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Smelter closure will leave hundreds jobless

Calls for the closure of the Tsumeb smelter are unreasonable as such a move will put more than 800 people out of work.
“Government is already sitting with a headache which is a 51.2% unemployment rate. To close down a mine which employs 840 people is not right. We cannot allow that. Those who want to close the smelter, will continue to have jobs and have a salary, while the workers will be left on the street and will be forced to beg,” charged Emmanuel Hangulah, the Mine Workers Union (MUN)’s national education, research, occupational health and safety coordinator.
Hangulah says the union is not looking at sending people home, but is instead looking at policies and agreements which could benefit its members.
“The MUN is not looking at sending people home. We do not sleep well when companies are closing down. We are instead, looking at a number of policies and capacity agreements that could benefit the Namibia Custom Smelters’ employees,” he tells the Economist.
The MUN and Namibia Custom Smelters are engaged in talks regarding compensation for workers in the event that the smelter does close or if it is found that workers were exposed to high arsenic levels resulting in illness. The negotiations also involve trying to find ways in which to reduce arsenic levels, Hangulah adds.
Hangulah dismissed allegations that the union is compromising the health of workers stating that such claims are untrue.
“We are a committed union, we want to ensure a healthy state, a healthy economy and a healthy workforce. We are not compromising the health of our members. There are modalities in place to ensure their health,” he emphasised.
Hangulah said this amidst calls for the closure of the smelter as some workers complained about suffering from various skin diseases as a result of being exposed to ‘high arsenic levels’.
Namibia Custom Smelters however, maintains that illnesses experienced by workers are not due to exposure. The company says when concerns about illness were first raised, it immediately provided medical assistance for its employees. The findings, which were dismissed by those affected, showed no link between the illnesses and the smelter.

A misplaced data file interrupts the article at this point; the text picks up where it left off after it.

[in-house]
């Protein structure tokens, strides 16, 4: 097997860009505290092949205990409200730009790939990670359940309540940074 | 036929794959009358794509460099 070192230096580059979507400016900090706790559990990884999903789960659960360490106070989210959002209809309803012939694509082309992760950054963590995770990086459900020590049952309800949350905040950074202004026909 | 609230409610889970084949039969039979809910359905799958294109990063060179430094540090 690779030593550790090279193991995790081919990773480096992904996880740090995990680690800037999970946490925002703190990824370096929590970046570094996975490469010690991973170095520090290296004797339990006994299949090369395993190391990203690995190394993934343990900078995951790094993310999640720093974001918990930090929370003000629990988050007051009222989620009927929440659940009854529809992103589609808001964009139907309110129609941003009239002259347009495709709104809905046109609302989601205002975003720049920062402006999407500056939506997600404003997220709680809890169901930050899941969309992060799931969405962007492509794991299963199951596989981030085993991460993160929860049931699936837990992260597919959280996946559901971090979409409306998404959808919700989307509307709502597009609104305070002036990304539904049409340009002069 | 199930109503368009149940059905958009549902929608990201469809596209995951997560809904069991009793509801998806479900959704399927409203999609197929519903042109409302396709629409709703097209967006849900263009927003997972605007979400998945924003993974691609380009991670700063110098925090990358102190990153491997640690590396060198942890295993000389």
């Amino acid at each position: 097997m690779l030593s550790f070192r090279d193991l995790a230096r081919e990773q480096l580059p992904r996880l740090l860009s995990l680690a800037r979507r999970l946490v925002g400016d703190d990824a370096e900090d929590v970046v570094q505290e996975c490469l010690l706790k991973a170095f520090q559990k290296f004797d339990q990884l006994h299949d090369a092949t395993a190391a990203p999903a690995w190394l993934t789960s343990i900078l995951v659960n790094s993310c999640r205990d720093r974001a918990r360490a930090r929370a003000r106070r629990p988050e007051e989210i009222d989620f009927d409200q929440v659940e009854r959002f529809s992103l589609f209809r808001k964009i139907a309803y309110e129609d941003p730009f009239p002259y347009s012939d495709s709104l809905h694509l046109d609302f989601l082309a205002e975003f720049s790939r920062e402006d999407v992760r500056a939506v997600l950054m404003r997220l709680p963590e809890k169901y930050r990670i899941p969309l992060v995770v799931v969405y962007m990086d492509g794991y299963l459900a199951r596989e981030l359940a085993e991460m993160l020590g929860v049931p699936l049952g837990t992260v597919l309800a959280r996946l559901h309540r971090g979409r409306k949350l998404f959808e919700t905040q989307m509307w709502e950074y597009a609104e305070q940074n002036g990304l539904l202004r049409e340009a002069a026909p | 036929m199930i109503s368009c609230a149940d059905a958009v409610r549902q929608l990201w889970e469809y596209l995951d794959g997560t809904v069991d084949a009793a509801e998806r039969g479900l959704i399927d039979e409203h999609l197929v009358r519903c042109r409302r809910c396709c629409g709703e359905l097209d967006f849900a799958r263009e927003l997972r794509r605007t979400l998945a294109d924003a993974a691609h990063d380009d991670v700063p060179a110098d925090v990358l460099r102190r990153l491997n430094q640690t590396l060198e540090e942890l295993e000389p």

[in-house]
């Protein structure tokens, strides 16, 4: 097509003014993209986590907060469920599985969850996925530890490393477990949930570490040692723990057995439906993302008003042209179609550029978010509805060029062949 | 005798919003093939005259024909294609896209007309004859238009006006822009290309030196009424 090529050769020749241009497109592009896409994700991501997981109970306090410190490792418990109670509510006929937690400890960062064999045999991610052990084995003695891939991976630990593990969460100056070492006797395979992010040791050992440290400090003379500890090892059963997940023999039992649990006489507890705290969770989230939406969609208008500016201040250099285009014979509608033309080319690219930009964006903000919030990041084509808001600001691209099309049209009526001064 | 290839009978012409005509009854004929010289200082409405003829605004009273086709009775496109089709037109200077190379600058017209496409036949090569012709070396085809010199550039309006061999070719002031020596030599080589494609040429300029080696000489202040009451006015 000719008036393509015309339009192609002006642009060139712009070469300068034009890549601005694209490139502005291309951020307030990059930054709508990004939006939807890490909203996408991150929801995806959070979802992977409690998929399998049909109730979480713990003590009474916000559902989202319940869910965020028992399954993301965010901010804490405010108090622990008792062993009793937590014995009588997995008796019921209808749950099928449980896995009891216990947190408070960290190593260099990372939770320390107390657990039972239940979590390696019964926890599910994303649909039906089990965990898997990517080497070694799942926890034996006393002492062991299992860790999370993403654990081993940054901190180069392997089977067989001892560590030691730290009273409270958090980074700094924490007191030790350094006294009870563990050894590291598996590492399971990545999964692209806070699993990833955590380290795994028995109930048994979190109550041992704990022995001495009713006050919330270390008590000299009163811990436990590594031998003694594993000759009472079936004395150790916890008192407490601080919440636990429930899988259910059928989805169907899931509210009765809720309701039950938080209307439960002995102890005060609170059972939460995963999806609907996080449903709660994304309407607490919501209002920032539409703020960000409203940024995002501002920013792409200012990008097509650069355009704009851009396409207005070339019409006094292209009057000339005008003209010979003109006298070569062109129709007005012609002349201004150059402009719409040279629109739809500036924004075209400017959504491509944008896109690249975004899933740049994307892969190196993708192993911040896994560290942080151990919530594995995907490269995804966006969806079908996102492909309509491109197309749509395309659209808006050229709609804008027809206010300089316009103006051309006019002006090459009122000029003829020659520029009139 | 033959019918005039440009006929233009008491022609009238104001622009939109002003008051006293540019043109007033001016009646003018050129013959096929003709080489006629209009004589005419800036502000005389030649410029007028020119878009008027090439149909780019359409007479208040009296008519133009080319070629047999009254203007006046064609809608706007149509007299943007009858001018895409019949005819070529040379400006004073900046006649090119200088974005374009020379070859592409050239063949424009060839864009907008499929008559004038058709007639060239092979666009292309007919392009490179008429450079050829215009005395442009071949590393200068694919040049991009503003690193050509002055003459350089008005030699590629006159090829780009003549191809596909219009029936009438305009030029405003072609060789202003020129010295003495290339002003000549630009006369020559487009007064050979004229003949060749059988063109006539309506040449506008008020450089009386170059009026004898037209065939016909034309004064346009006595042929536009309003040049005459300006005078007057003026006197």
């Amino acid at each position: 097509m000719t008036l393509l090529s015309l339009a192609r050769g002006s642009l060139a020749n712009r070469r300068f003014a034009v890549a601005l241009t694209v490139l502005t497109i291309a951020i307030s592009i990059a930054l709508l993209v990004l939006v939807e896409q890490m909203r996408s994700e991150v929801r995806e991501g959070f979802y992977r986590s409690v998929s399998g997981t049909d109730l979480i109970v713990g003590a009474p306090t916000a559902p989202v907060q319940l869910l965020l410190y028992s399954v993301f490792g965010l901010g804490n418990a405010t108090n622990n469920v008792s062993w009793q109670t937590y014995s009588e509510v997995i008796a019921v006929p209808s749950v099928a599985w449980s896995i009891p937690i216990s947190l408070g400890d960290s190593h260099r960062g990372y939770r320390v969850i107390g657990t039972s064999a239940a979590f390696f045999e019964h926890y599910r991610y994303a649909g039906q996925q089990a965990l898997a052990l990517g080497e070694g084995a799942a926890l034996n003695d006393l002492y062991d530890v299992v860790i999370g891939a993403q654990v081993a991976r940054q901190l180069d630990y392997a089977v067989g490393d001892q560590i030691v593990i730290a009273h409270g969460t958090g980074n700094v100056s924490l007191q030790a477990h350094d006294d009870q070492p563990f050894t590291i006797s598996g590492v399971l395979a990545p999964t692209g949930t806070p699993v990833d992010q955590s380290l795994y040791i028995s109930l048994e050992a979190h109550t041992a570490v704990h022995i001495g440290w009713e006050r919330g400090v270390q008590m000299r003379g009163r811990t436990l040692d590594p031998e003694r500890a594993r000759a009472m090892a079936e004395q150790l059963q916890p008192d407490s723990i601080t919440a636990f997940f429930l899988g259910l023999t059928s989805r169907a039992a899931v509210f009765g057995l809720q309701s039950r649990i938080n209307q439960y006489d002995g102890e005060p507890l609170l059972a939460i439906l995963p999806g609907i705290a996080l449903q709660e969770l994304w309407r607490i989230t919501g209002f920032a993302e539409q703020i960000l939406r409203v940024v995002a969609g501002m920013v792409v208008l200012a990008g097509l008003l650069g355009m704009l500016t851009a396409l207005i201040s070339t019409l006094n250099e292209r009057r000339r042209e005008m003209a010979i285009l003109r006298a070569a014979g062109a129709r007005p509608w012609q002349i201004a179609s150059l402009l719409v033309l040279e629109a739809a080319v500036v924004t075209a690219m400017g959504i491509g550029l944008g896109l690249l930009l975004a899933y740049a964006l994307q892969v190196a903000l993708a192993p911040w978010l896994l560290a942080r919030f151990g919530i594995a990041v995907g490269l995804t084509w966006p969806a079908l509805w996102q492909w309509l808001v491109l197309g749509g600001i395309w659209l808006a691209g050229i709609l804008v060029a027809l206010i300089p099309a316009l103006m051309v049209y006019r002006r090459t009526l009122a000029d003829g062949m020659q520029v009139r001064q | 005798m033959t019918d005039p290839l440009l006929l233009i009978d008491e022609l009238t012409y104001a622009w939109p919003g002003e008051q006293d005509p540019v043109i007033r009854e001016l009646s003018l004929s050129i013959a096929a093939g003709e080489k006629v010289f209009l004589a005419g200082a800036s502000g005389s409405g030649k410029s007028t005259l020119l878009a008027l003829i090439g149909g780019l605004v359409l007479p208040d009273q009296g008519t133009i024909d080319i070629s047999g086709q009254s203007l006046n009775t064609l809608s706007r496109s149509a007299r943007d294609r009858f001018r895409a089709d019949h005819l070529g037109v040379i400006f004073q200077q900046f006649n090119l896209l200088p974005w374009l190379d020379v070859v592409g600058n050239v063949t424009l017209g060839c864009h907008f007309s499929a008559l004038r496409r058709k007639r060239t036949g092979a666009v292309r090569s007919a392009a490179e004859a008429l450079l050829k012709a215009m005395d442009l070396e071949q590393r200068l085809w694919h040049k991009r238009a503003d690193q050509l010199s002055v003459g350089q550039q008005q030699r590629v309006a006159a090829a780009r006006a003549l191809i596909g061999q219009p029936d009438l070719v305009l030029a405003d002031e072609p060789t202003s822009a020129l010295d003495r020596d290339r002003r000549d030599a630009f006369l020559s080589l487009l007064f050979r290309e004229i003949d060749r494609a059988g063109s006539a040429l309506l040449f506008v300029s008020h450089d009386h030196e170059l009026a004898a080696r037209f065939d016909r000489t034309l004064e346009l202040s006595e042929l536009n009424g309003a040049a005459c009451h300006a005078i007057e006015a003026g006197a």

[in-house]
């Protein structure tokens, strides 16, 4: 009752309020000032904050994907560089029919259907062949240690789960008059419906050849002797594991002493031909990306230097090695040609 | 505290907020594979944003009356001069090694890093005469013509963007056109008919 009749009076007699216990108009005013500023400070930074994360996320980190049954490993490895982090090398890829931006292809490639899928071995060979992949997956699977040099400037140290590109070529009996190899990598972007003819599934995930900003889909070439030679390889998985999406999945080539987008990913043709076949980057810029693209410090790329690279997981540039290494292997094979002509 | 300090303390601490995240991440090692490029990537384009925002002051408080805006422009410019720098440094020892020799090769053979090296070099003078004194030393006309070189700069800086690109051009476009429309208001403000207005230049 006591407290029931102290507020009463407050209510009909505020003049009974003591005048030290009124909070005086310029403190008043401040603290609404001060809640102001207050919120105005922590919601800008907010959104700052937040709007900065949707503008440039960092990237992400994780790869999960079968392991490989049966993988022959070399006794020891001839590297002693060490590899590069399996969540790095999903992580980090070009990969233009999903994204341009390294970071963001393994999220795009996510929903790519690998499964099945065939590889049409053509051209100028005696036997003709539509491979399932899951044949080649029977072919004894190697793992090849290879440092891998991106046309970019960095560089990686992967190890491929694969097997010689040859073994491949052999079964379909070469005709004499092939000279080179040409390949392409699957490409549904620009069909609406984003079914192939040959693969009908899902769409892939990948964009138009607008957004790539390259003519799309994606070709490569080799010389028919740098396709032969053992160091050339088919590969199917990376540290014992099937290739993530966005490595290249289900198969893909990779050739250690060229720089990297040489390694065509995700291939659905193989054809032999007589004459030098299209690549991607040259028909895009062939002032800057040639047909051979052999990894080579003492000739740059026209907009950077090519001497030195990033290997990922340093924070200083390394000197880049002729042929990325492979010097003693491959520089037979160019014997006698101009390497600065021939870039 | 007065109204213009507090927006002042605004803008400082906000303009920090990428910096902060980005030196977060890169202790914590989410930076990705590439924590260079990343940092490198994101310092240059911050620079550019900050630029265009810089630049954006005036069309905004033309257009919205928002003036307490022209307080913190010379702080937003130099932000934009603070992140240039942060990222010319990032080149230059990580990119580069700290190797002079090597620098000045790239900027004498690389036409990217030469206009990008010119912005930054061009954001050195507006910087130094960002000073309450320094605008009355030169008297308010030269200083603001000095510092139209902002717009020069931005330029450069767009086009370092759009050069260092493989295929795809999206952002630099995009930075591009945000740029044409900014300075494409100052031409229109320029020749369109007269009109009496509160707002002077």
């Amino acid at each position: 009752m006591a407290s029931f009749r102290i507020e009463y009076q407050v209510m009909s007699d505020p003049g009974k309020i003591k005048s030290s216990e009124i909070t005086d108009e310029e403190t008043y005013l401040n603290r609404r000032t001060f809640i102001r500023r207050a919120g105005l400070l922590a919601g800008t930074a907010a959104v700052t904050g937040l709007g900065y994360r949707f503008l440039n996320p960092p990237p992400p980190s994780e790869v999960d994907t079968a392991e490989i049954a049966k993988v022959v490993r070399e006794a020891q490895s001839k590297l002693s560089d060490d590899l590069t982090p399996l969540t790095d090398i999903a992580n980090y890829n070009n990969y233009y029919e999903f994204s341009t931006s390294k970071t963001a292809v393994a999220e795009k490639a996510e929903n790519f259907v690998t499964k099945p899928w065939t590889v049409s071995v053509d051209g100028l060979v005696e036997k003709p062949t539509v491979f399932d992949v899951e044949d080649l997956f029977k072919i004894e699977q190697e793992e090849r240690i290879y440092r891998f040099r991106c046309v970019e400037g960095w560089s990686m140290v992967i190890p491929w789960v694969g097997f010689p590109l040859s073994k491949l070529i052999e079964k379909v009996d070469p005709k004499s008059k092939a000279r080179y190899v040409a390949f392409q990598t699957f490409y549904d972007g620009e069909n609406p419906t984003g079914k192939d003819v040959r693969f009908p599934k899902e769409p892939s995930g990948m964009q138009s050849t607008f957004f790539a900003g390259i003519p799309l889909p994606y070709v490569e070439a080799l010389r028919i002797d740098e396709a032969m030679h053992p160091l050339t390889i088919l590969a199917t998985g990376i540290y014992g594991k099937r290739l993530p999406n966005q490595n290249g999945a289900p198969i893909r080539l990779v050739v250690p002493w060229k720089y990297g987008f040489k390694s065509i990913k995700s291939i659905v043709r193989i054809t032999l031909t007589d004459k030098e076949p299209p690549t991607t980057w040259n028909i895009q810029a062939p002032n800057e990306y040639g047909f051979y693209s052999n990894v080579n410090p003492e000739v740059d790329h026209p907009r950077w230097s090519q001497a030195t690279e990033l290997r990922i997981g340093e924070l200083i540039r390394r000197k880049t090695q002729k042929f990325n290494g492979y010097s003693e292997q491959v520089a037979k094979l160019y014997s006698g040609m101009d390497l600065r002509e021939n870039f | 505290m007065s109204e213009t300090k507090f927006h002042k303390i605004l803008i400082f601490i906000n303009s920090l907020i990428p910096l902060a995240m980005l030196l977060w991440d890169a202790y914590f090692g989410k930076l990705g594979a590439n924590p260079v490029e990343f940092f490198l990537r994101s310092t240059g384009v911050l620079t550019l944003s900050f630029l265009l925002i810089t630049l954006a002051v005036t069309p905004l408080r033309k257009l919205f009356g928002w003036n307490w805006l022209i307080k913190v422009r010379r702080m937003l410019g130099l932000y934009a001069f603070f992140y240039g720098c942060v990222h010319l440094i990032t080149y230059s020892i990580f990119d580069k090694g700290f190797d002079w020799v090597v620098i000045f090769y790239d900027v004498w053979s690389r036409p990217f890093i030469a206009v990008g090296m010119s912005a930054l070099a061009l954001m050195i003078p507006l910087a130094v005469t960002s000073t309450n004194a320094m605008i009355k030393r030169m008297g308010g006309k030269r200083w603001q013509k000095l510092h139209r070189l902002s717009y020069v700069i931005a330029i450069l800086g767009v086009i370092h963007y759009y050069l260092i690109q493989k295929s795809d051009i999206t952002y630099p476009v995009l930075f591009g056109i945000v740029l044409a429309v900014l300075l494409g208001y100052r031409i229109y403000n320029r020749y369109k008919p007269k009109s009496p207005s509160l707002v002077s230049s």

The illnesses were the result of underlying medical conditions, James Kastelic, superintendent: public relations at Namibia Customs Smelters says. Government just completed a second medical review regarding the allegations, but the results are yet to be released.
According to Kastelic, the smelter cannot be run successfully with arsenic-free concentrates.
“…it is important to note that the Tsumeb Smelter is designed to treat complex concentrates that contain certain impurities. Without a steady and reliable supply of such material to keep our furnaces going, the smelter would have to close and close to 840 jobs would be lost,” he told the Economist.
He further says the smelter was built to process complex concentrates in the 1960s from the former Tsumeb and Khusib Springs mines. These concentrates contained far higher levels of arsenic than the concentrates coming into the smelter now, Kastelic emphasised.
“Occasionally there are unpleasant releases of sulfur dioxide into the air that can be noticed in the Tsumeb community, but these conditions are not health threatening. Nonetheless, we understand that residents get irritated when sulfur dioxide escapes from our operations into the air. The current uproar is unprecedented, but it might be that our insistence on transparency, together with our meetings with the community to discuss environmental issues, have actually raised public interest about arsenic and sulfur dioxide.
“This may have caused them to become more vocal about our operations. What we have done in response and will continue to do is engage the public in a positive way to create a better understanding of the challenges we face to produce copper safely and economically. We will also continue our efforts to build greater awareness about the many projects we have launched to upgrade the smelter complex in order to fix the problems inherited from many years of neglect,” says Kastelic.
He continued to say that there is a bright future for the Tsumeb Smelter and that its parent company, Dundee Precious Metals, has invested more than N$160 million into upgrading the production plants and improving environmental systems.
“What’s more, another N$600 million will be spent over the next 18 months to continue this work, which aims at significantly reducing the presence of arsenic dust in the workplace and the levels of sulfur dioxide in the air. A further N$900 million has been allocated for the construction of a high-return acid plant. This kind of expenditure means that Dundee has long-term plans for Namibia Custom Smelters,”  Kastelic says.
The first results of an ongoing environmental impact assessment of the smelter recently showed that sulfur dioxide emissions exceed international guidelines in some areas, while concentrations of lead and cadmium released into the atmosphere fall below international exposure guidelines. Tsumeb residents recently held a peaceful demonstration, demanding for the immediate ban of copper concentrate imports from Bulgaria. They alleged that there they are being exposed to dangerous pollutants which damage people’s health. The residents also called for the compensation of workers that have been exposed to arsenic and other similar toxin agents.

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